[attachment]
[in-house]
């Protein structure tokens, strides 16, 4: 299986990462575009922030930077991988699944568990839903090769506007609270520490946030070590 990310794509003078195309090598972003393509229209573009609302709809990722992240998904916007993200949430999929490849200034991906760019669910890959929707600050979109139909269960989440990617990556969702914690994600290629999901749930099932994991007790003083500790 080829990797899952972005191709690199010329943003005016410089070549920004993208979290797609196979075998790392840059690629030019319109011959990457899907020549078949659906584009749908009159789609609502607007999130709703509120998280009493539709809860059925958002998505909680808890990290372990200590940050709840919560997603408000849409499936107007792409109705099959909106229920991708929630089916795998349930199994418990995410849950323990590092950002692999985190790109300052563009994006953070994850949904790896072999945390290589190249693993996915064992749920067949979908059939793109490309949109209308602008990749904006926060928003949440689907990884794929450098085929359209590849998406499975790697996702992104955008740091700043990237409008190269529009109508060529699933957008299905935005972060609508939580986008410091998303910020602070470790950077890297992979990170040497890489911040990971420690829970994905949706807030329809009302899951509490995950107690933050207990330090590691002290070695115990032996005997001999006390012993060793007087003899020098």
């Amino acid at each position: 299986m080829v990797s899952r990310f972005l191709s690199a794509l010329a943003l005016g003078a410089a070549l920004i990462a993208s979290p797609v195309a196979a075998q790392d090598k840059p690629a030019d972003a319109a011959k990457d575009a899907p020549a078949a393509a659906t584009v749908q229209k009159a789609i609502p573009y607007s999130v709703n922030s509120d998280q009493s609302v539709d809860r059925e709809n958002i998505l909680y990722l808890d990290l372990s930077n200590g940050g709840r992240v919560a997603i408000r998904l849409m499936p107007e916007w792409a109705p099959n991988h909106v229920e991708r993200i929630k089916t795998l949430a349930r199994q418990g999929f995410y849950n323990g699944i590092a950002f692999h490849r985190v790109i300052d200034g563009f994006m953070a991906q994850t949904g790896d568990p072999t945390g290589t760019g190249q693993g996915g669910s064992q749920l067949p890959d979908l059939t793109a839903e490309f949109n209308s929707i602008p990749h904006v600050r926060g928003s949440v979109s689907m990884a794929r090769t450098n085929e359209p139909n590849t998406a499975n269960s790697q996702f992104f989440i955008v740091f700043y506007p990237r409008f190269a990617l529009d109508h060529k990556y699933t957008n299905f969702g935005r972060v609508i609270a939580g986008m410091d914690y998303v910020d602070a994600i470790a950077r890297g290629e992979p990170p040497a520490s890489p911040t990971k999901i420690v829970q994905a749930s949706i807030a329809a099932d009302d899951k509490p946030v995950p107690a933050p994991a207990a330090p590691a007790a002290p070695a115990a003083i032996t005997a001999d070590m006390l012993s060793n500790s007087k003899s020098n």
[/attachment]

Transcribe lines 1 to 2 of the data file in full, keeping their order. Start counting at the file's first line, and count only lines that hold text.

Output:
[in-house]
């Protein structure tokens, strides 16, 4: 299986990462575009922030930077991988699944568990839903090769506007609270520490946030070590 990310794509003078195309090598972003393509229209573009609302709809990722992240998904916007993200949430999929490849200034991906760019669910890959929707600050979109139909269960989440990617990556969702914690994600290629999901749930099932994991007790003083500790 080829990797899952972005191709690199010329943003005016410089070549920004993208979290797609196979075998790392840059690629030019319109011959990457899907020549078949659906584009749908009159789609609502607007999130709703509120998280009493539709809860059925958002998505909680808890990290372990200590940050709840919560997603408000849409499936107007792409109705099959909106229920991708929630089916795998349930199994418990995410849950323990590092950002692999985190790109300052563009994006953070994850949904790896072999945390290589190249693993996915064992749920067949979908059939793109490309949109209308602008990749904006926060928003949440689907990884794929450098085929359209590849998406499975790697996702992104955008740091700043990237409008190269529009109508060529699933957008299905935005972060609508939580986008410091998303910020602070470790950077890297992979990170040497890489911040990971420690829970994905949706807030329809009302899951509490995950107690933050207990330090590691002290070695115990032996005997001999006390012993060793007087003899020098």